I'm posting here to put down some early thoughts about how stage combat that occurs "in quotes" is choreographed and perceived. Somewhere down the line I'll be expanding these thoughts into an academic paper.
About a week ago I came into rehearsal for Whistler in the Dark
's production of Tom Stoppard's Dogg's Hamlet, Cahoot's Macbeth,
for which I am composing violence. Both sections of the script involve a play-within-a-play, (Hamlet
, respectively). In one case it is a group of schoolboys putting on Hamlet
at their school, in the other it is famous actors putting up an illicit performance of Macbeth
in someone's home in a totalitarian regime. Both metatheatrical sections include the famous duels of the Shakespeare plays that their characters are putting on. Which means we are seeing an actor playing one character, who is in turn playing another character, who is in turn engaging in a duel. The task of a fight director in a case like this is not to choreograph the character of Hamlet per se, but to choreograph a schoolboy playing Hamlet. The character of Hamlet is an early-modern image of a Danish prince who would have had extensive training and familiarity with dueling. In a production of said play with professional actors, the fight director would be working to articulate the conflict of the duel within these (and other) parameters. The character in Dogg's Hamlet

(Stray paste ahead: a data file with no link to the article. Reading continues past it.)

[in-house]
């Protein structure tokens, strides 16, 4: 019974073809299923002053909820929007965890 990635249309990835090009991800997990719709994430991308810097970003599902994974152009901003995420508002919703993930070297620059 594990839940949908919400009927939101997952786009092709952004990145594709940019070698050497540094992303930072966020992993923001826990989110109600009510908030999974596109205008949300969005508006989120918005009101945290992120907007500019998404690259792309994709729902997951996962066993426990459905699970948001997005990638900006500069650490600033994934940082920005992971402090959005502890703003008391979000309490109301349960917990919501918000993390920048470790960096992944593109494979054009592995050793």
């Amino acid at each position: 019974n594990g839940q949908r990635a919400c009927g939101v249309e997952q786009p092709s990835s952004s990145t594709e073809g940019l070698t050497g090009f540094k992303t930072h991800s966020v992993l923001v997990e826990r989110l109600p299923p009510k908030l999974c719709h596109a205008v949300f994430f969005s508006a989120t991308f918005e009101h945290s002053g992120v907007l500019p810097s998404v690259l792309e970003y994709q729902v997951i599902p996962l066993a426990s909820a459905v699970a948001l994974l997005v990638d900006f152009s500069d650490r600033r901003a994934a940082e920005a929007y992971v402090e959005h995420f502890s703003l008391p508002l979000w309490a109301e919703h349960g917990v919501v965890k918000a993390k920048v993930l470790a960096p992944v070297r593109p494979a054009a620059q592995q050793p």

however, is a schoolboy playing said prince, which adds a whole other filter to the physicality of the fights. The movement must be believable for a schoolboy moreso than for a prince. And of course must remain safe for the actors, engaging for the audience, and continue to advance the story.